Billionaire news and information mogul Michael Bloomberg replaced the founding editor at his eponymous news service with ‘The Economist’ editor-in-chief John Micklethwait, moving aggressively to broaden the one-time financial newswire beyond its core Wall Street audience.
Matthew Winkler, 59, the entrepreneurial and at times volatile leader of Bloomberg’s newsroom for 25 years, is stepping aside to become editor-in-chief emeritus. The announcement on Tuesday marks the latest shakeup since Michael Bloomberg, who served as New York’s mayor for three terms, said he would return to the helm of his company next year.
“I have always believed that organizations benefit from internal change,” Michael Bloomberg said in a memo to employees that was reviewed by Reuters. Micklethwait’s arrival “will give us the chance to unify the editorial side of our company,” from real-time news to its magazines and digital properties, Bloomberg said.
Micklethwait, 52, will take over from Winkler in early 2015, Bloomberg Lp said. Micklethwait has been with The Economist, which is half owned by Pearson’s Financial Times media group, since 1987.
While editor in chief, he has successfully steered the magazine through a tough period for print media as more content moves to the web and mobile phones, analysts said. Under his tenure, The Economist not only grew its print circulation globally, to around 1.5 million worldwide, but also built up 100,000 digital subscribers as well.
“The Economist has come out with its reputation enhanced as a business that has understood how to manage that transition,” said Douglas McCabe, a media analyst at Enders Analysis.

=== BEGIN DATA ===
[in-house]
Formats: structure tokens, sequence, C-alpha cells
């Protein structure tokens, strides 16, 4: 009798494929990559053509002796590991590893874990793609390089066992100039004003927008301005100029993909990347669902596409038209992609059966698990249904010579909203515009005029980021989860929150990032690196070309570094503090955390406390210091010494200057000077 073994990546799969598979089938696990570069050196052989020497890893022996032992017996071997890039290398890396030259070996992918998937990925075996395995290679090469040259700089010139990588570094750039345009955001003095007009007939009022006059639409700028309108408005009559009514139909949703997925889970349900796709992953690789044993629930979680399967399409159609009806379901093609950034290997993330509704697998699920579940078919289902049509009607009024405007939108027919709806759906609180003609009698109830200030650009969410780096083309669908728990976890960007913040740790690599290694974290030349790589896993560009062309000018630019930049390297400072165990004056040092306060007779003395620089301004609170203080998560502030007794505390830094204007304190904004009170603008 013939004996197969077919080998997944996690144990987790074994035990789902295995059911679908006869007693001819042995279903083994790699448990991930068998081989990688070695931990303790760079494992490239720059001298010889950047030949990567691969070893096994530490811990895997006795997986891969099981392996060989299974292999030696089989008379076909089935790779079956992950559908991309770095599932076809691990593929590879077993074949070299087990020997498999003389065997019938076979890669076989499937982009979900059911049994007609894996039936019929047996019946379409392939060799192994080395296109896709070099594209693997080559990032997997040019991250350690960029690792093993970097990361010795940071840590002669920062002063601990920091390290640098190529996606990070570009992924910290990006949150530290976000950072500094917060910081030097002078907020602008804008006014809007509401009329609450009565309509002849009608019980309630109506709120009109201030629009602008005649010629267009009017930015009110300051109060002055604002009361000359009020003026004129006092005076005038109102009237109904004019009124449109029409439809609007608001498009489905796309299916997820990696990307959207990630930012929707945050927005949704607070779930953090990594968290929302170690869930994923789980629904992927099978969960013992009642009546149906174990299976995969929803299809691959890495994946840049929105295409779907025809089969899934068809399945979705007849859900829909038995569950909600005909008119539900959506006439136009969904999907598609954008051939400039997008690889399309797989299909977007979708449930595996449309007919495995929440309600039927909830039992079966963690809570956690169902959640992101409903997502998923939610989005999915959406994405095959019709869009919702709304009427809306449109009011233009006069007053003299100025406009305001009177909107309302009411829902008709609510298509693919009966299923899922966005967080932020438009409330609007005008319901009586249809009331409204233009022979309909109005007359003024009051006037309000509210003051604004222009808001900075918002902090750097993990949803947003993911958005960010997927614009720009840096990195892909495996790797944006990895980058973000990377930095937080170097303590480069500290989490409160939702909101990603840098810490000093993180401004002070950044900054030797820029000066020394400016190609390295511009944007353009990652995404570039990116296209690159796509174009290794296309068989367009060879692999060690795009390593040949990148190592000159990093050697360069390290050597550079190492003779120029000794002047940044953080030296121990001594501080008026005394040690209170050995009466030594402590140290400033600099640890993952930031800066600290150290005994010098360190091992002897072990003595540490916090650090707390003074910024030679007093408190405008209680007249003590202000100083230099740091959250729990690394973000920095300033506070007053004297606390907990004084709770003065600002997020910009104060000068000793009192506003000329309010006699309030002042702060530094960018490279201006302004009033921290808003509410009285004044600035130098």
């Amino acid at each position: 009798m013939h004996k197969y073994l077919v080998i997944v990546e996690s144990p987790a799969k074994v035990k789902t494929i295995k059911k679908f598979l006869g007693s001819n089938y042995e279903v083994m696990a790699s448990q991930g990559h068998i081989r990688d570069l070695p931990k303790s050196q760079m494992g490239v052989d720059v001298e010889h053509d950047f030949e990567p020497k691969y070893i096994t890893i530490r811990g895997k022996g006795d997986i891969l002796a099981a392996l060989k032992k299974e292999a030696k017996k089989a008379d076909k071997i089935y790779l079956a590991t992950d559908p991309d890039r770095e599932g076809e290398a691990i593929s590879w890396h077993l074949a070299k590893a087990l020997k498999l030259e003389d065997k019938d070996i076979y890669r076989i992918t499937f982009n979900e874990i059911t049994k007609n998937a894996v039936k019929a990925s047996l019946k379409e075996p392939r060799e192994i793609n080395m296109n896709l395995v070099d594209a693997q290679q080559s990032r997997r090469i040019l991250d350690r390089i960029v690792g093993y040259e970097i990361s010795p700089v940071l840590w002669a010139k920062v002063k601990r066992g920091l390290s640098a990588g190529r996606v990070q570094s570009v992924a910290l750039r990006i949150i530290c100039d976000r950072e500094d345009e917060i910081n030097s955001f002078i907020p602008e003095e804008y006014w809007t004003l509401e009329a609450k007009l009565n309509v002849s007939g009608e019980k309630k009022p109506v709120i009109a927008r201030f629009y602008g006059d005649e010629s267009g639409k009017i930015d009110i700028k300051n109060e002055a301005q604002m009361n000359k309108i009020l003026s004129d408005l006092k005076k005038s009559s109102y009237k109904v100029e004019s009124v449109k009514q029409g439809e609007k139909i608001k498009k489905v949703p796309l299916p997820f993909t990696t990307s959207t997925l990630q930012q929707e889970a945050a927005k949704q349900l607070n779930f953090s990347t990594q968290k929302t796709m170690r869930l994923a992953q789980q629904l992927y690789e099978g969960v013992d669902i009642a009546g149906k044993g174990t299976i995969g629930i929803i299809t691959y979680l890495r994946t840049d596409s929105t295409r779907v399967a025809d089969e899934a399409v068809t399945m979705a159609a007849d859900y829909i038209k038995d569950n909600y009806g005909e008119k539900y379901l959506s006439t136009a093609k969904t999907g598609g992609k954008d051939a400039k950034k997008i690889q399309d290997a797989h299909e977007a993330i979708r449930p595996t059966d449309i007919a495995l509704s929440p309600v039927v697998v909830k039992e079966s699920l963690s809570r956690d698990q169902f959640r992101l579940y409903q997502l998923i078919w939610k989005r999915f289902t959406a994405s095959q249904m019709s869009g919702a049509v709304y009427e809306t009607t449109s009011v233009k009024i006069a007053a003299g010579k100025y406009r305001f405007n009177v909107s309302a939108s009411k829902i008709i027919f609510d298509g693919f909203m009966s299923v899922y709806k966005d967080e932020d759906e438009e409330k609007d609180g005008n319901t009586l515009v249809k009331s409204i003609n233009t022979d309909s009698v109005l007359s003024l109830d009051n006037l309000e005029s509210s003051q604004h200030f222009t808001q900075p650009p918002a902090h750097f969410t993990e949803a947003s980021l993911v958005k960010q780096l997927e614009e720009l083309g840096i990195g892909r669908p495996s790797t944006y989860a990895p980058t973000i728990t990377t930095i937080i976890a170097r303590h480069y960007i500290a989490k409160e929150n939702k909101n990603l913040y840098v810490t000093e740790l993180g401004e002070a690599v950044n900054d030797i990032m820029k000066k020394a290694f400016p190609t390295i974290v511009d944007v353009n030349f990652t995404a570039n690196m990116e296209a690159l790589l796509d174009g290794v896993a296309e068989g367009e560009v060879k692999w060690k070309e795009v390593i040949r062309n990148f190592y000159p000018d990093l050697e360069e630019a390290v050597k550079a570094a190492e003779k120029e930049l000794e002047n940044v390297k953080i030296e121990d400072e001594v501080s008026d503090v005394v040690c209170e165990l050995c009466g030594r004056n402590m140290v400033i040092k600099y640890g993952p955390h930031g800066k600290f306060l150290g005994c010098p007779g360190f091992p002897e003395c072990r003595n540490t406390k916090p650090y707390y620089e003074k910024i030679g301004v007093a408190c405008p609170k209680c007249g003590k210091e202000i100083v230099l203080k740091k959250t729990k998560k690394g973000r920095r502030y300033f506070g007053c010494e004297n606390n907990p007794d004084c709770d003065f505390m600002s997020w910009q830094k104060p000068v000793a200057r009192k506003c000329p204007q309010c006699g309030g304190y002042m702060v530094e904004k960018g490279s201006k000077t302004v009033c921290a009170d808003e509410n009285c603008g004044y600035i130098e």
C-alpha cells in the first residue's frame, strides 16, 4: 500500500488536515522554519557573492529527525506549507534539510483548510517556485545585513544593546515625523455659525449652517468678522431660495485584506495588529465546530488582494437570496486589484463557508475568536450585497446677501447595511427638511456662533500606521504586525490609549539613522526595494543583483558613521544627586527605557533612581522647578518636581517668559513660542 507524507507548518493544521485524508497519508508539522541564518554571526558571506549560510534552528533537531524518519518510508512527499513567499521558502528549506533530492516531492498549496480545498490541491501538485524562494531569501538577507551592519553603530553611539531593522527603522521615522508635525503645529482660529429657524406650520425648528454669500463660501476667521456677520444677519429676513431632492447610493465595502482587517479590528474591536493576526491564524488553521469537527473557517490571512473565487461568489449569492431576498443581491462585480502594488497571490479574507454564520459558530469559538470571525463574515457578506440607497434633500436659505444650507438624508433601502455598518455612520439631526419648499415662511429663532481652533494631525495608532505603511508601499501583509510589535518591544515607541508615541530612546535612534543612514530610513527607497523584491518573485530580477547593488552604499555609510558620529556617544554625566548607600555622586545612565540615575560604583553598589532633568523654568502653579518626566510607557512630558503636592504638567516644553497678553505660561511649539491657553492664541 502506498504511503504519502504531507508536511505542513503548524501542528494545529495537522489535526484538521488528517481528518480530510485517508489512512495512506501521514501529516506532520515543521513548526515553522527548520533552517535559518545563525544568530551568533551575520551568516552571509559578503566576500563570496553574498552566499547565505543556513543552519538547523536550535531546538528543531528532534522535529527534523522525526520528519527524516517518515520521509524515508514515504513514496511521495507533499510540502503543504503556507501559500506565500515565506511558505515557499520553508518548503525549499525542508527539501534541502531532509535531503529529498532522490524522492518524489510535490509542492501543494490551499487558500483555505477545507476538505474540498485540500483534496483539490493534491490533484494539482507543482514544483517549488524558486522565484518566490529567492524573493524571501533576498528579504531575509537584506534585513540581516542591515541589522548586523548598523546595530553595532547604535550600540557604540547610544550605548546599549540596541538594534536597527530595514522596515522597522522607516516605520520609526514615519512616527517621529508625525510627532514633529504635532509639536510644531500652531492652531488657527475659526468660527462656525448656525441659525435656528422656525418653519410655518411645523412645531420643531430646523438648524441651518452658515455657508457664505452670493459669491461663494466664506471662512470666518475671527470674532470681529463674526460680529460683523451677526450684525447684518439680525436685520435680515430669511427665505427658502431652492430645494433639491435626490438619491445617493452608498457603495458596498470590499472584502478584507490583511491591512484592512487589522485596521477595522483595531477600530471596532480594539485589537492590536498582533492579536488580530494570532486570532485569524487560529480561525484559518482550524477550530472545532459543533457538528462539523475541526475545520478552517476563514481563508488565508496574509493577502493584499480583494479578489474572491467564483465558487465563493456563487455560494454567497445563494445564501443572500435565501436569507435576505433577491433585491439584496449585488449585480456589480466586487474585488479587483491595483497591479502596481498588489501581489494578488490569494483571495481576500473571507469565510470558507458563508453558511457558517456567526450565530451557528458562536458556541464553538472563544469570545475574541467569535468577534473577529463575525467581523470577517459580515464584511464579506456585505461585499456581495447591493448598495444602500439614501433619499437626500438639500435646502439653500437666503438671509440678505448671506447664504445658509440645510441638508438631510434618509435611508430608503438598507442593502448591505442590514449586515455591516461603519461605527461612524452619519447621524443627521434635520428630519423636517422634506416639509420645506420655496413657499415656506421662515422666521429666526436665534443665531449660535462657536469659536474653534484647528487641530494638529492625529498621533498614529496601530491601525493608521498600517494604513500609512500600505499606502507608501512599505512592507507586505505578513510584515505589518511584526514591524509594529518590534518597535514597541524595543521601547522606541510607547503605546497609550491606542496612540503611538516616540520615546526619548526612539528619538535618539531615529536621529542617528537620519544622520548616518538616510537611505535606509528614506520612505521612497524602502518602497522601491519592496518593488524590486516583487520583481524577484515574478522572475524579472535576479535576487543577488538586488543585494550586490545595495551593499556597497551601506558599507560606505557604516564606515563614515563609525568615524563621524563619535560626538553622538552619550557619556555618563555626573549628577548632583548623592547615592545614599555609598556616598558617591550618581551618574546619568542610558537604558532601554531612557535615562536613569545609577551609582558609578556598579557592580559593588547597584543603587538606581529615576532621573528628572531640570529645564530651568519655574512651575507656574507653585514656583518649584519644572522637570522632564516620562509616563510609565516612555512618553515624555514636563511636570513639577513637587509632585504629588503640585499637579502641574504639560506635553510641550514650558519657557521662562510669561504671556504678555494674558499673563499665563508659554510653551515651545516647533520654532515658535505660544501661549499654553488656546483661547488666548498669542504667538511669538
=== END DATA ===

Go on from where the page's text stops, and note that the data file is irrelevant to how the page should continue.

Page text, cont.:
Before launching Bloomberg News in 1990, Winkler was a reporter with the Wall Street Journal. He made such an impression on Michael Bloomberg while interviewing him for a story about the then-fledgling information service that Bloomberg recruited him to build the newsroom from scratch.
Over the span of a quarter-century, the bow-tie wearing editor built one of the world’s largest news organizations. He did so with a hands-on leadership approach that extended to personally reviewing headlines, interviewing nearly all new hires and enforcing Bloomberg’s notably stringent newsroom style guide.
“Congratulations to my friend and colleague John Micklethwait,” Winkler said in a post on Twitter. “Excited to work with him and start a new chapter.” In his new role, Winkler will work with Bloomberg on strategic efforts, the memo said.
With 2,400 reporters and editors in more than 150 bureaus worldwide, Bloomberg News competes with Thomson Reuters Corp. and News Corp.’s Dow Jones Newswires in providing financial news and information. Ken Doctor, a media analyst at Newsonomics, said the change is “all a piece of figuring out the next step of Bloomberg News as they attempt to make it a major consumer brand.” Doctor noted the move follows the remake of its Businessweek magazine and the development of verticals like Bloomberg Politics.
Other high-profile media executives have tried to broaden Bloomberg’s horizons as a news organization over the years, from Time Inc. editor Norman Pearlstine to former Atlantic Media Co. head Justin Smith, who continues to be chief executive of Bloomberg Media Group. Pearlstine left last year to return to Time. Last year, Winkler was criticized over the decision not to publish an investigative report into the financial ties of China’s wealthiest men.
Under his tenure, Bloomberg Lp also acknowledged that reporters had limited access to data about its clients’ use of the organization’s terminals, such as when a customer logged in or what functions they used. The company ended this practice and apologized. Michael Bloomberg’s third term as New York City mayor ended late last year. In September, he announced plans to return to the news organization, replacing chief executive Daniel Doctoroff.